Webs and threads

Posted: 2017-08-07 , Modified: 2017-08-07

Tags: web, thread, life

Parent: Views


When you are in a web, you have access to a lot of different information at once, and the ability to switch between tasks.


When you’re following a thread, either there is one clear road for you to take or a clear goal you’re trying to reach. You focus your energy on it and block out information that is not relevant.


1 How webs vs. threads help us think about life

Following threads

Ultimately, the way things get done is by following threads. Terry Pratchett uses the metaphor of “following the silver thread” to mean getting done what has to get done.

Building a web is important, but in modern times of connectedness, it’s easy to avoid threads by trying to be centers of webs. I think this is why some people complain that although it seems like the Web, cell phones, etc. should make us more productive, we still feel we aren’t getting too much done. The problem is that although these technologies make it much easier to be in the center of webs, they don’t help us follow threads – somehow that has to come from a deeper source.

To follow threads, we sometimes have to ignore the web. Webs can create a feeling of FOMO (fear of missing out) – feeling that you should be doing a lot of different things, and when that happens, you can’t get anything done (cf. Trefethen’s index cards: a watched to-do list never boils). A similar effect happens when you get too much advice at one time. For me at least, I have a better ability to deal with a problem/goal if it’s the only thing I need to think about at the moment, because I can’t avoid it by trying to deal with another problem/goal.

(Cf. Where are you looking?)

It’s a wonderful feeling, having a thread to follow (my mental picture is that of MarioKart, when you hit those mystery boxes and those arrows on the ground and stay in the middle of the road you just go whoosh whoosh from last place to first place), but what if there isn’t one that’s apparent?

Building webs

It’s good to know what’s out there before following some thread exclusively – because then you’ll be more sure you picked the right thread, and have enough resources to draw on. Hence, all the advice about exploring a lot of different subjects to find what interests you most. There can be sometimes too much pressure about picking a thread quickly, so it’s fine to spend a lot of time in college, say, just exploring the web of what’s out there. (I think one goal of elementary school should be to build this web: to show students the ways of thinking of a lot of different professions, and why they’re interesting.)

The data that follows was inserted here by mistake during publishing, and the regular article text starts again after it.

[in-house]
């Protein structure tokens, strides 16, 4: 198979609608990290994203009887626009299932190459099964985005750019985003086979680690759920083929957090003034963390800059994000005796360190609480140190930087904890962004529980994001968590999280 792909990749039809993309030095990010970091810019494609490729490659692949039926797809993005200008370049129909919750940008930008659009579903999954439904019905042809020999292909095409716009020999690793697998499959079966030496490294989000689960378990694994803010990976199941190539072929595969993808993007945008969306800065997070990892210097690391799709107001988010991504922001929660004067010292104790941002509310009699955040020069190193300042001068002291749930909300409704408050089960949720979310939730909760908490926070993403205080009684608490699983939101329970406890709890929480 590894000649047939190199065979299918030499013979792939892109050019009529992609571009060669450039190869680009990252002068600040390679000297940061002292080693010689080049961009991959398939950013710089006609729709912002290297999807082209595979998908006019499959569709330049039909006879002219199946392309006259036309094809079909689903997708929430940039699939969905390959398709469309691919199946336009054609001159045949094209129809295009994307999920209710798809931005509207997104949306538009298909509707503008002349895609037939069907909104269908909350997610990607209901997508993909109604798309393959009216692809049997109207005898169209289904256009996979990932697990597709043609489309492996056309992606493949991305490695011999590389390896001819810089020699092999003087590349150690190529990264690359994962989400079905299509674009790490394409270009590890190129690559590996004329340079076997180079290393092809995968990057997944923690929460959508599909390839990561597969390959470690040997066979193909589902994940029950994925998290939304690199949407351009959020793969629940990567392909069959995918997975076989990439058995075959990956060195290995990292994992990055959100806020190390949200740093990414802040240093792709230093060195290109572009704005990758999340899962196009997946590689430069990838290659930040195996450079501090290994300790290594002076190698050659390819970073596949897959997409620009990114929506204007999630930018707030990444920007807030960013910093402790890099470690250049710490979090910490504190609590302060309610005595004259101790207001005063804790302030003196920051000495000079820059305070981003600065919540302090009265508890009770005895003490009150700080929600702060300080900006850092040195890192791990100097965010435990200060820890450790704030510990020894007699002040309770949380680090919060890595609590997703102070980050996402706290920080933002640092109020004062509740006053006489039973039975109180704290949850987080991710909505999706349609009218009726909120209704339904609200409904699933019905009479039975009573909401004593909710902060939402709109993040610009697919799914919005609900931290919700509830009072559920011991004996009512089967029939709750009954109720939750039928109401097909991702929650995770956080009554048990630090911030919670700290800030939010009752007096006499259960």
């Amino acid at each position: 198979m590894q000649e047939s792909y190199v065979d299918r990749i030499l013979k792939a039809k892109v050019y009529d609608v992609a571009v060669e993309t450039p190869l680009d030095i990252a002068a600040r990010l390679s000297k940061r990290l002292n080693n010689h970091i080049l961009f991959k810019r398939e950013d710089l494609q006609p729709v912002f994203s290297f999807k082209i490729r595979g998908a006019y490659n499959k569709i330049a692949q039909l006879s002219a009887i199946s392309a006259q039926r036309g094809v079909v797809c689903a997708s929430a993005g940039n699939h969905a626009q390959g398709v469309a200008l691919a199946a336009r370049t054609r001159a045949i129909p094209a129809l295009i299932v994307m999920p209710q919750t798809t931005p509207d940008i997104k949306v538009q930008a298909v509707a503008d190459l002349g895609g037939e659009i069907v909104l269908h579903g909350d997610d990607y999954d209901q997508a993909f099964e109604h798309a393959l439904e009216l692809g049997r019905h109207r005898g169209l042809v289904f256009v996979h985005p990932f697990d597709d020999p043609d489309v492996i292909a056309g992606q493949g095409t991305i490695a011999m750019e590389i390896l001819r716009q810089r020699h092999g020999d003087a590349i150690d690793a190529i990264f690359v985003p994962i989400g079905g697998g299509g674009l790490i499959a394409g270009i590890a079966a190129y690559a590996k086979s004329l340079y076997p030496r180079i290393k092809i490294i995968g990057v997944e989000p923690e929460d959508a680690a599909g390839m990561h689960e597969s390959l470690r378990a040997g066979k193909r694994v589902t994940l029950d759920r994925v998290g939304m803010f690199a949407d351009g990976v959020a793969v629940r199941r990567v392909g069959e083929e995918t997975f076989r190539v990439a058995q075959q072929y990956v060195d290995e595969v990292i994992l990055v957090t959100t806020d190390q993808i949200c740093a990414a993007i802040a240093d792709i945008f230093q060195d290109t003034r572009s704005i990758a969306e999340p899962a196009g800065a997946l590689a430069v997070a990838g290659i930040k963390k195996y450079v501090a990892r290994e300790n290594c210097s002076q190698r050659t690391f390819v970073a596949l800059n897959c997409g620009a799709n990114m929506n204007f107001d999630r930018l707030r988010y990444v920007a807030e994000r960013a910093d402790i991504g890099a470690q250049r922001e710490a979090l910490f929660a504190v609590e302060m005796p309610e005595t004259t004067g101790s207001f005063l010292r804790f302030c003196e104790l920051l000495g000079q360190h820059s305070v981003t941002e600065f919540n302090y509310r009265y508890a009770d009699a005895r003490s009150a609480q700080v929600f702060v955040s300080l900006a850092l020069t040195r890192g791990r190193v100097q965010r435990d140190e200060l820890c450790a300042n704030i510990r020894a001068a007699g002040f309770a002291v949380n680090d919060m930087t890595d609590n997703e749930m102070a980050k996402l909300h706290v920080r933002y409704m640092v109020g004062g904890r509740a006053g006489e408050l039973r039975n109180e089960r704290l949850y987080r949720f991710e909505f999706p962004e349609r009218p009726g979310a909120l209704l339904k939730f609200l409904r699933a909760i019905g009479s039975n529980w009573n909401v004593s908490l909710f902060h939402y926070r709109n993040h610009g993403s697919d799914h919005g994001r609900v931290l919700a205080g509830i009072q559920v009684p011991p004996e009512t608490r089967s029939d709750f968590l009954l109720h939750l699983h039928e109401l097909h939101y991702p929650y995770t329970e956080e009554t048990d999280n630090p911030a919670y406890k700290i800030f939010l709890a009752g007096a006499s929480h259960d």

Building a web is like building a foundation. Threads may suddenly pop up in a serendipitous manner (see Life is improv), but they wouldn’t have popped up if you hadn’t built the foundation. As one musician put it, you learn a lot of music theory to build a foundation, but when you’re creating music, you forget about everything that you learned and just create. (reference?)

Other versions of the dichotomy

There are two types of learning: 1. broad (school) learning, for building a foundation, and 1. goal-oriented learning, when you find the tools for a specific project. (Thanks to Semon.) See p. 9 of the Lifelong learning presentation.

There are two types of patience: 1. patience for focused tasks 1. patience for branching out tasks Note (1) is when you know what the problem is (cf. you have a thread) and (2) is when you don’t even know what you’re looking for (ex. what do I really want to work on?) (1) is targeted and (2) is exploration. In (1) the results are faster, more frequent, and less stressful, but may not be as interesting. (Thanks to Meiyi.)

2 Capturing threads

In stories

In writing, building a web is like building the world where a story takes place, and following the thread is like writing a story. You engage in research and worldbuilding at the beginning you’re writing a story you have enough material to draw on (harnessing combinatorial creativity).

Web:world :: thread:story

One thing many good books do is following threads (trains) of thought. (One common mistake in creative writing is to jump from one “interesting” event to the next, without following the characters closely. Characters don’t get to pluck the thread of life! I think keeping a diary is a good way to understand what makes up a thread.)

In learning and work

It would be very useful for us to record the threads that led us to solve problems and complete projects (cf. Jacob’s idea of a “curiosity thread,” http://curiositythread.tk/ and hackercasting). One experiment I’m trying out is to type a summary of the math I do everyday, including all the dumb questions I ask myself and false starts in doing problems, because I think you can learn more when you see the thread someone followed (rather than a tidied-up thread with bad parts “snipped out”); cf. Proofs and stories as obstacle avoidance.